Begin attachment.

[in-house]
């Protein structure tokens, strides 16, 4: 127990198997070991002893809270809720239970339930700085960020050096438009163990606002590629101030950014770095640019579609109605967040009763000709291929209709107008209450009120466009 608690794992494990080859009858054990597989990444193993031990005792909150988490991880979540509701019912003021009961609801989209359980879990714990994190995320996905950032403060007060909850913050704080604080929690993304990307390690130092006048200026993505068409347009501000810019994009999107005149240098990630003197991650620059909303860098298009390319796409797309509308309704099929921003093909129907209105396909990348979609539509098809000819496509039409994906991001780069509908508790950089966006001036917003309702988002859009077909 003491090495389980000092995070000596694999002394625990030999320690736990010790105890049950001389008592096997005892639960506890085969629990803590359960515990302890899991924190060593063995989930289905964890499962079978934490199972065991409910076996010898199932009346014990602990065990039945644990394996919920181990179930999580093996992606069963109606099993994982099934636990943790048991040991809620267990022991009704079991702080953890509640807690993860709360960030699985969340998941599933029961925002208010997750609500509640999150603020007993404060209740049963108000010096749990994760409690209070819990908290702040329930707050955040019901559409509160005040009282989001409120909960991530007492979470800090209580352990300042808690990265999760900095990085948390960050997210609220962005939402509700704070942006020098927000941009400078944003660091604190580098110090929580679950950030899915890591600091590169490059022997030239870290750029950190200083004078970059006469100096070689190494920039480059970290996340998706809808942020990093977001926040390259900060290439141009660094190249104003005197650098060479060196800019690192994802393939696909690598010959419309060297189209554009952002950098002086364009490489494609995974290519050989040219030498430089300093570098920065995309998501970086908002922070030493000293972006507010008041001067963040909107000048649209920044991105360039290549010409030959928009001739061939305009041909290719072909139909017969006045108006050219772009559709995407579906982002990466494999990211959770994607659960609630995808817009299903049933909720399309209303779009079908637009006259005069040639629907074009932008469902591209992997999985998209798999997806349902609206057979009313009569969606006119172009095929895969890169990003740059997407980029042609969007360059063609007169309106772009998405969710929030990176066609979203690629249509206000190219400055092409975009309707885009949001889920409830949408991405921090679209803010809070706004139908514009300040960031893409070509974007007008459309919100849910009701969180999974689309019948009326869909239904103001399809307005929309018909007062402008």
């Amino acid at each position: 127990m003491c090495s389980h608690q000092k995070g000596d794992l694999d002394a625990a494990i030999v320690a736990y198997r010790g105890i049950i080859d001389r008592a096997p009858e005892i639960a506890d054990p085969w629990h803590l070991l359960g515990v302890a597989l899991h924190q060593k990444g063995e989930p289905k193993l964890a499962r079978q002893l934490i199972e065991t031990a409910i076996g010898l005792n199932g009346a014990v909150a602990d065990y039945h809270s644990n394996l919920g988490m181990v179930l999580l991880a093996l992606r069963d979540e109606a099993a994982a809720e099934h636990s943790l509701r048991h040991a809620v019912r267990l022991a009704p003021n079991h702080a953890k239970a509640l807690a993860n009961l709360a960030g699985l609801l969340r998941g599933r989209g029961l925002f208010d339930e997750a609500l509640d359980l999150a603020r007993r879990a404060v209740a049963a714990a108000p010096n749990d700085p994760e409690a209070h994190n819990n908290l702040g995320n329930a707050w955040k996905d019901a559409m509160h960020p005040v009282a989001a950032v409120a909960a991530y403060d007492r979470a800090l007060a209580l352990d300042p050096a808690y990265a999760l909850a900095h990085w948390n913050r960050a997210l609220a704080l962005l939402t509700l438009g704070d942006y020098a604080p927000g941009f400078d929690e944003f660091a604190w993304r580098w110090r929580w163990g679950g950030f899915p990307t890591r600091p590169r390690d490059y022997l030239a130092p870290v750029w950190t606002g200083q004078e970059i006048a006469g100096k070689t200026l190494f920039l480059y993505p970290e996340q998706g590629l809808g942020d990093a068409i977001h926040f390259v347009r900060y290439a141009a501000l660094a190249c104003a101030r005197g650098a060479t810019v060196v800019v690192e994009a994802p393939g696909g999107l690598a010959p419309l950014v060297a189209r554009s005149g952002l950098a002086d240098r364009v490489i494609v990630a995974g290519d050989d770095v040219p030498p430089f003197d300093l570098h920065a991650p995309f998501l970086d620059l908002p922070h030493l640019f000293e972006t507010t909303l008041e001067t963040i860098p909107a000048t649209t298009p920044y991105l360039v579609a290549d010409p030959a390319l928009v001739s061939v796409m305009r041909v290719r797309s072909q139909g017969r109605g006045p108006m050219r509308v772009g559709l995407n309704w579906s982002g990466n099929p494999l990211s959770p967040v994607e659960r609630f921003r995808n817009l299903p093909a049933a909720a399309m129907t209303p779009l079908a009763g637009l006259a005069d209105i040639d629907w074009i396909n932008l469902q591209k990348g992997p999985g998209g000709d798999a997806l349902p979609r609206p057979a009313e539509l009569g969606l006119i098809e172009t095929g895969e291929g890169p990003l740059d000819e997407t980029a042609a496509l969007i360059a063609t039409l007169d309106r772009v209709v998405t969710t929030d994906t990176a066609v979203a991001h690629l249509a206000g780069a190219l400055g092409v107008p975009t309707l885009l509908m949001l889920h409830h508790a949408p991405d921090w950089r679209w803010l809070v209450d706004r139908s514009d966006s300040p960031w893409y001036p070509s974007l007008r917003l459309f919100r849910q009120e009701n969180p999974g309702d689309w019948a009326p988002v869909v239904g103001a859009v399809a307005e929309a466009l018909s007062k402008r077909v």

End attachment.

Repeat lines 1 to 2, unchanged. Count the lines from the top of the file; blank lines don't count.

[in-house]
């Protein structure tokens, strides 16, 4: 127990198997070991002893809270809720239970339930700085960020050096438009163990606002590629101030950014770095640019579609109605967040009763000709291929209709107008209450009120466009 608690794992494990080859009858054990597989990444193993031990005792909150988490991880979540509701019912003021009961609801989209359980879990714990994190995320996905950032403060007060909850913050704080604080929690993304990307390690130092006048200026993505068409347009501000810019994009999107005149240098990630003197991650620059909303860098298009390319796409797309509308309704099929921003093909129907209105396909990348979609539509098809000819496509039409994906991001780069509908508790950089966006001036917003309702988002859009077909 003491090495389980000092995070000596694999002394625990030999320690736990010790105890049950001389008592096997005892639960506890085969629990803590359960515990302890899991924190060593063995989930289905964890499962079978934490199972065991409910076996010898199932009346014990602990065990039945644990394996919920181990179930999580093996992606069963109606099993994982099934636990943790048991040991809620267990022991009704079991702080953890509640807690993860709360960030699985969340998941599933029961925002208010997750609500509640999150603020007993404060209740049963108000010096749990994760409690209070819990908290702040329930707050955040019901559409509160005040009282989001409120909960991530007492979470800090209580352990300042808690990265999760900095990085948390960050997210609220962005939402509700704070942006020098927000941009400078944003660091604190580098110090929580679950950030899915890591600091590169490059022997030239870290750029950190200083004078970059006469100096070689190494920039480059970290996340998706809808942020990093977001926040390259900060290439141009660094190249104003005197650098060479060196800019690192994802393939696909690598010959419309060297189209554009952002950098002086364009490489494609995974290519050989040219030498430089300093570098920065995309998501970086908002922070030493000293972006507010008041001067963040909107000048649209920044991105360039290549010409030959928009001739061939305009041909290719072909139909017969006045108006050219772009559709995407579906982002990466494999990211959770994607659960609630995808817009299903049933909720399309209303779009079908637009006259005069040639629907074009932008469902591209992997999985998209798999997806349902609206057979009313009569969606006119172009095929895969890169990003740059997407980029042609969007360059063609007169309106772009998405969710929030990176066609979203690629249509206000190219400055092409975009309707885009949001889920409830949408991405921090679209803010809070706004139908514009300040960031893409070509974007007008459309919100849910009701969180999974689309019948009326869909239904103001399809307005929309018909007062402008």